Tanya Krohn, the director of Camp Goodtimes, said there isn’t much that sets their week-long flagship program apart from traditional summer camps.
Children of all ages spend long days making new friends, playing games, practicing archery, fishing in the sound and swimming in the Vashon Pool. On special nights, they eat spaghetti and meatballs with their hands for dinner.
But counselors and staff say that the camp, once affiliated with the American Cancer Society, gives children facing pediatric cancer — and their siblings — ages 7 to 17 something they may not come across often enough: a place they feel understood.
“There’s nothing completely extraordinary about what we do,” said Krohn, who goes by “Cooper” among the 120 campers she supervises in June and July each year. “But this is a place where a subset of kids in the world can come, and they find that they aren’t just kids with cancer, and they’re not defined by their cancer.”
The nonprofit Goodtimes Project just wrapped up its second session at Camp Burton last Saturday. After the American Cancer Society made the decision to end 30 years of funding for the camp in 2013, devoting more focus to research, supporters formed The Goodtimes Project, a nonprofit that raises money each year to open the camp for families at no cost.
Today, the organization is supported by more than 200 volunteers annually who commit their time and serve in every capacity at camp. Now funded by private and public donors, grants, benefit events and appeals to the community, the Goodtimes Project has grown to include a week-long Kayak Adventure Camp in the San Juan Islands for pediatric cancer survivors ages 18 to 25 — they will set off together on Aug. 4. A day-long mini-camp for children 5 to 7 to experience the fuller Camp Goodtimes draws many, and an overnight ski camp for older siblings of children who have been diagnosed is now in its second year. And last year, with a new program manager, The Goodtimes Project was able to sponsor additional opportunities for families to connect year-round.
Krohn said their goal is to provide some autonomy to young people currently battling cancer, to those in remission and to siblings of those affected by the disease, so they may gain a sense of independence otherwise unavailable to them in between treatments and the challenge of their circumstances.
“A lot of campers experiencing camp for the first time are used to the life that they have had, whether that’s going to hospital or doctor’s appointments and being closer to family,” said Krohn, adding that camp can be cathartic for parents who may struggle to give their children room to grow because of their diagnoses. For the campers themselves, she said, camp can be transformational.
“Whether they make it three steps up the climbing wall or they take the lead in a skit, it just gives them the confidence that they may have otherwise not had in the real world,” said Krohn.
This year, campers decorated superhero capes and wrote their own comic books, telling stories that illustrate a hero’s journey, much like their own. Program manager Becky Felak believes that some of the strides they have made are especially remarkable. She said it is empowering for campers to have the opportunity to be kids again, where they can pass milestones that come easier to their peers, such as riding a bike for the first time outside of a cancer ward.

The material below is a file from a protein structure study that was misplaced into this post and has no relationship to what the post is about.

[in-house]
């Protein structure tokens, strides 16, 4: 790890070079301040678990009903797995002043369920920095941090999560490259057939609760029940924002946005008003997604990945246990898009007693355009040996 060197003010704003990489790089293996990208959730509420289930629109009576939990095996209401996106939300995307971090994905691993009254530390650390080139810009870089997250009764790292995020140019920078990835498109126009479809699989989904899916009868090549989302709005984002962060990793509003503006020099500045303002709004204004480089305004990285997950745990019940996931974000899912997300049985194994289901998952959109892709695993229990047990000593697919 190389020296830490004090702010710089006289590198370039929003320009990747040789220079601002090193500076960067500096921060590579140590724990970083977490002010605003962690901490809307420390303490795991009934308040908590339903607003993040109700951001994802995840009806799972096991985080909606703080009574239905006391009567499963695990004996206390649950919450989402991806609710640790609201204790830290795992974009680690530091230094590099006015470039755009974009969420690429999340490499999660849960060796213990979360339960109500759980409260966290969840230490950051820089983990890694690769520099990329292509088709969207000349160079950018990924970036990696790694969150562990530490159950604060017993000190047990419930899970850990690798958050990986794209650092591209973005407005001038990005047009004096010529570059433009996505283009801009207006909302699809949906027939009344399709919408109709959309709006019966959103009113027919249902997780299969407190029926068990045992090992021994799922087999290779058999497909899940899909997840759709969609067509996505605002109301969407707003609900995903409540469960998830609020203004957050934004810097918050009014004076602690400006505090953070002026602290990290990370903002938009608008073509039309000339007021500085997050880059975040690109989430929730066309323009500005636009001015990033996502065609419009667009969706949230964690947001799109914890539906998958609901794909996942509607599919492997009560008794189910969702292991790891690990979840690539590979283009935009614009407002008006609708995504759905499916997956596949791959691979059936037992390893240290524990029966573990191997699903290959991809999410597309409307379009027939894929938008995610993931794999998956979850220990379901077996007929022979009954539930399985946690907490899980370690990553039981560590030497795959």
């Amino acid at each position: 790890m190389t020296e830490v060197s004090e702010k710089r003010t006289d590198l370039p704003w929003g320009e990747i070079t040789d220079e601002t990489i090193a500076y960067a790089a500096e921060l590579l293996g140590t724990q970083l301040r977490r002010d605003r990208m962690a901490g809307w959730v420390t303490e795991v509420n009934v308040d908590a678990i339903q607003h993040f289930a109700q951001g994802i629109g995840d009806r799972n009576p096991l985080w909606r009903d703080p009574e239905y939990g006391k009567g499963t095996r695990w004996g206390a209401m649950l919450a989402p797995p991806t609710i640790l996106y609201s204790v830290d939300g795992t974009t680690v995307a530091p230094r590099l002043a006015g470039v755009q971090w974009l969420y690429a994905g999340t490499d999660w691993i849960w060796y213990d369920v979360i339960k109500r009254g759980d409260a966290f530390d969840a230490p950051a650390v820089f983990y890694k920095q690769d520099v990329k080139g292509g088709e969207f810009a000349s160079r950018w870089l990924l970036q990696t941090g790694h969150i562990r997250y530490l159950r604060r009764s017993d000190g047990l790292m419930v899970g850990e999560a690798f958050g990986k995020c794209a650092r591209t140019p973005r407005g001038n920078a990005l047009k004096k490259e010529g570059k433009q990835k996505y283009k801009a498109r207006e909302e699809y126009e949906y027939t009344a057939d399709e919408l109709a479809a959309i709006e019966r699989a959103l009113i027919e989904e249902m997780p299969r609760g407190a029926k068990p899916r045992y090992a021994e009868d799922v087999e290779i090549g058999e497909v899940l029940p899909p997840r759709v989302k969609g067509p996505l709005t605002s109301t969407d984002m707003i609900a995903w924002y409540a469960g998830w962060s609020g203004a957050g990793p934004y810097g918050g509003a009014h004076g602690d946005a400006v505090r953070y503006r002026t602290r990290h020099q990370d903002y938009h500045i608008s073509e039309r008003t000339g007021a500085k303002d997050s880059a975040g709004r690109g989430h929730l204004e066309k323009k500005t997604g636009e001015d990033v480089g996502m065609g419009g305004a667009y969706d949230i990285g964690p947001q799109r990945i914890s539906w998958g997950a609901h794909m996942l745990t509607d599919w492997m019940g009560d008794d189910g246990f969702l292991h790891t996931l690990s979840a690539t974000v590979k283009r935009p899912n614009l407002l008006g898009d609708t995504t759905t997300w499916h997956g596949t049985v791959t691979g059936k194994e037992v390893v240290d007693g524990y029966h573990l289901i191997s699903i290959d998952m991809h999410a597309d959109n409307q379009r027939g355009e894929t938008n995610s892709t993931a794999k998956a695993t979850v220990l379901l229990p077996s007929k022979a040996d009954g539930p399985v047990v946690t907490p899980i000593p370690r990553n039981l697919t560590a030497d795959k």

“This is a safe space for kids that might have mobility challenges and balance issues or trouble engaging in games with their peers,” she said.
Felak added that she believes it is just as important for family members to feel a sense of belonging. Before her sister — a former camper — went into remission 13 years ago, Felak said she felt helpless. That began to take an emotional toll, but then her family discovered Camp Goodtimes.
“So often as a sibling, you kind of get thrust into a parenting role when you have a sick sibling,” she said. “Being able to relax and know your sibling is being cared for is really just a powerful experience.”
Felak said that everyone from Camp Goodtimes feels welcomed on the island. At the community pool recently, she said open swim time was curtailed in order to accommodate a large number of campers who wanted to take a dip. The Vashon Sportsmen’s Club has offered the use of its fishing pond since the organization became independent in 2014. Felak said she was sure the fish were extra hungry when campers tossed their lines in, making for a day of catches for all. To celebrate the end of camp, the Tacoma Rotary Club and Bellevue Rotary Club help put on a funfair complete with a slip-n-slide, bouncy house, spin art, dunk tank, obstacle course, face painting and plenty of snow cones and cotton candy. Afterward, camp erupts with a whip cream fight, and when it’s over, members of Vashon Island Fire & Rescue hose everyone down.
Staff and volunteers always go to The Rock on Vashon Island for pizza after all of the campers have left. Felak said that despite their massive appetites, the restaurant always keeps up with their order.
“When our staff goes into town, and they go into Thriftway, and they’re wearing crazy camp clothes, we just feel so appreciated by the community,” she said.
At age 13, Bailey Taylor was diagnosed with thyroid cancer, but even having beaten the disease, she has returned to camp every year since. Today she is a counselor and said that she still cherishes the relationships she built with other survivors years ago.
“It’s interesting to see other kids going through what you went through when you were young, and to impart some of the wisdom you have learned as you were growing older,” she said.
Taylor added that the hardest part of the job is getting the campers into bed at a decent hour.
“Everyone is so excited,” she said.
This version of the article corrects the misspelling of Tanya Krohn’s name.